Scanning electron micrographs of block copolymer films assembled on graphene/germanium chemical patterns with 90-degree bends (left) and with density multiplication by a factor of 10 (right).

Engineers have devised a simple, reproducible, and less expensive approach to manufacturing computer chips using directed self-assembly, which can increase the density of circuit patterns. The method could mean a boost in functionality for semiconductor electronics, and in capacity for data storage.

Computer chip makers continuously strive to pack more transistors in less space, yet as the size of those transistors approaches the atomic scale, there are physical limits on how small they are able to make the patterns for the circuitry. Taking advantage of a germanium wafer coated with a layer of virtually pristine graphene, engineers devised a simpler, reproducible, and less expensive manufacturing approach using directed self-assembly.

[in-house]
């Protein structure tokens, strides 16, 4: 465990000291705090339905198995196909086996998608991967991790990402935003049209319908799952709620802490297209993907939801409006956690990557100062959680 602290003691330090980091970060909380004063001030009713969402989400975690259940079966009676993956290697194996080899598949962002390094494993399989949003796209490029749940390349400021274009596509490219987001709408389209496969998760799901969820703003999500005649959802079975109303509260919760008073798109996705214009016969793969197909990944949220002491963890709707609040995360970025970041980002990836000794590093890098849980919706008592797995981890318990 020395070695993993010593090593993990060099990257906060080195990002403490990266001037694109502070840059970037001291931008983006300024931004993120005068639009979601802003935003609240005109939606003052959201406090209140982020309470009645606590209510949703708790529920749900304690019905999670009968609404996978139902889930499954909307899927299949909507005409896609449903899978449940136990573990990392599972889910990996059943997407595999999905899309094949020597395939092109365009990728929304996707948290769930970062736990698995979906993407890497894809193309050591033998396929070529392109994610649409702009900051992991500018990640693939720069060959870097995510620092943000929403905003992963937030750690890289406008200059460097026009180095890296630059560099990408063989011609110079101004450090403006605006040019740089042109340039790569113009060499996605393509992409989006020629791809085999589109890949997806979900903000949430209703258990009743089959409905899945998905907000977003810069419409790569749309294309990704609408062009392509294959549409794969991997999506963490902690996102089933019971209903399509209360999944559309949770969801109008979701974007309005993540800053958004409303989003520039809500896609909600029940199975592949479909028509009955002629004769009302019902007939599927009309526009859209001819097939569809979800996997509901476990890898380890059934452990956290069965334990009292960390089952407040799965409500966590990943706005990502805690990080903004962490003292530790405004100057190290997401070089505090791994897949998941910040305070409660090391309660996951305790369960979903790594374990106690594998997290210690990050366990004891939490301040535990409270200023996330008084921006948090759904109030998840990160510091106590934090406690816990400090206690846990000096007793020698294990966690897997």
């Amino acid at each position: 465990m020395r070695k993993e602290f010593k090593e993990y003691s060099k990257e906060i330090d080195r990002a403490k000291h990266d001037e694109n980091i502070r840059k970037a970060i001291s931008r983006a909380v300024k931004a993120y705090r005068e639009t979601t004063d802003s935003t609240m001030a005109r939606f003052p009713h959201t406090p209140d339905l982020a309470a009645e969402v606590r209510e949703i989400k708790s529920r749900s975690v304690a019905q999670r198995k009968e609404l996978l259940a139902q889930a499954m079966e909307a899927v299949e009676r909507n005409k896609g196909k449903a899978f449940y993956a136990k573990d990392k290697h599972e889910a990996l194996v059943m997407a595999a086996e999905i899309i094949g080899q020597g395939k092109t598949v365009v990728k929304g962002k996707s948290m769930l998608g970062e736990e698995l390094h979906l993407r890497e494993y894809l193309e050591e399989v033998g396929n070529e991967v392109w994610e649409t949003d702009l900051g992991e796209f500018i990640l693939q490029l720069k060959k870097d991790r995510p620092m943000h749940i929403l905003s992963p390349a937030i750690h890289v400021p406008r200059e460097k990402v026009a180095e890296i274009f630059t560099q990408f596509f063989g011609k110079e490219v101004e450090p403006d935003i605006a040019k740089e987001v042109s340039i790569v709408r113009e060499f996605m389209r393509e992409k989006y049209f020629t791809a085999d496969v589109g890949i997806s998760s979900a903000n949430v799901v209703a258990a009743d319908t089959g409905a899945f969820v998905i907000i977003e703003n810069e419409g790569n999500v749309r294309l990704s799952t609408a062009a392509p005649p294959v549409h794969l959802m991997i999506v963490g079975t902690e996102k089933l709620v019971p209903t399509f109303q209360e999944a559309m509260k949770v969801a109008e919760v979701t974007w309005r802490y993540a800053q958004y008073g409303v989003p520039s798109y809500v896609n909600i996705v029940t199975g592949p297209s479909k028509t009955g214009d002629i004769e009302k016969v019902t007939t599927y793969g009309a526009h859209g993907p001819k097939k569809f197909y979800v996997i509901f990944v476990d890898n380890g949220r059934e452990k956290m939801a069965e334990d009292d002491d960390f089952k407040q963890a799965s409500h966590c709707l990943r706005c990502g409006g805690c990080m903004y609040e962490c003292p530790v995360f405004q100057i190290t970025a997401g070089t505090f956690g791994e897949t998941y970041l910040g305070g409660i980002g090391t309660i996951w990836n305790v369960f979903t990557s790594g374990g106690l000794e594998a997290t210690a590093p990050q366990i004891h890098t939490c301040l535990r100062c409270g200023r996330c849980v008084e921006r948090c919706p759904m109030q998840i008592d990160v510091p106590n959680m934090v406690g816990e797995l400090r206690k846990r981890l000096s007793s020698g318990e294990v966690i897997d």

Directed self-assembly is a large-scale, nano-patterning technique that can increase the density of circuit patterns and circumvent some limitations of conventional lithographic processes for printing circuits on wafers of semiconductors such as silicon. The method enables the fabrication of intricate, perfectly ordered polymer patterns for circuitry.